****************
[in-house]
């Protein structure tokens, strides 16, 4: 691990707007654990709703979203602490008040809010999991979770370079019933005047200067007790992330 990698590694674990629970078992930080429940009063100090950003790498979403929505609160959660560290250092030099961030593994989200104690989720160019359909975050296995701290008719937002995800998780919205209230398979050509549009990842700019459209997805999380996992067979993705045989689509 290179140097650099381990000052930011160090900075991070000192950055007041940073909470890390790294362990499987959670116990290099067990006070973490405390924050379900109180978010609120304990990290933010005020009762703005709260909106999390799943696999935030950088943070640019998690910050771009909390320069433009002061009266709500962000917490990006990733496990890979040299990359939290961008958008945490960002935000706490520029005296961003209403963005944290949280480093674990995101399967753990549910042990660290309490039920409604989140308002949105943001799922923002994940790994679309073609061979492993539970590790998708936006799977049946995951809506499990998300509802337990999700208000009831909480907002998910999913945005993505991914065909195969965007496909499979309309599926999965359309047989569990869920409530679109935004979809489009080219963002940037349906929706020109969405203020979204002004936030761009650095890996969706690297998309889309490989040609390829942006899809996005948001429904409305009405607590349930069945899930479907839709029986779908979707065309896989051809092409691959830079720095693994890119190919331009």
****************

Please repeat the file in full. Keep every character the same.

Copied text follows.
[in-house]
């Protein structure tokens, strides 16, 4: 691990707007654990709703979203602490008040809010999991979770370079019933005047200067007790992330 990698590694674990629970078992930080429940009063100090950003790498979403929505609160959660560290250092030099961030593994989200104690989720160019359909975050296995701290008719937002995800998780919205209230398979050509549009990842700019459209997805999380996992067979993705045989689509 290179140097650099381990000052930011160090900075991070000192950055007041940073909470890390790294362990499987959670116990290099067990006070973490405390924050379900109180978010609120304990990290933010005020009762703005709260909106999390799943696999935030950088943070640019998690910050771009909390320069433009002061009266709500962000917490990006990733496990890979040299990359939290961008958008945490960002935000706490520029005296961003209403963005944290949280480093674990995101399967753990549910042990660290309490039920409604989140308002949105943001799922923002994940790994679309073609061979492993539970590790998708936006799977049946995951809506499990998300509802337990999700208000009831909480907002998910999913945005993505991914065909195969965007496909499979309309599926999965359309047989569990869920409530679109935004979809489009080219963002940037349906929706020109969405203020979204002004936030761009650095890996969706690297998309889309490989040609390829942006899809996005948001429904409305009405607590349930069945899930479907839709029986779908979707065309896989051809092409691959830079720095693994890119190919331009």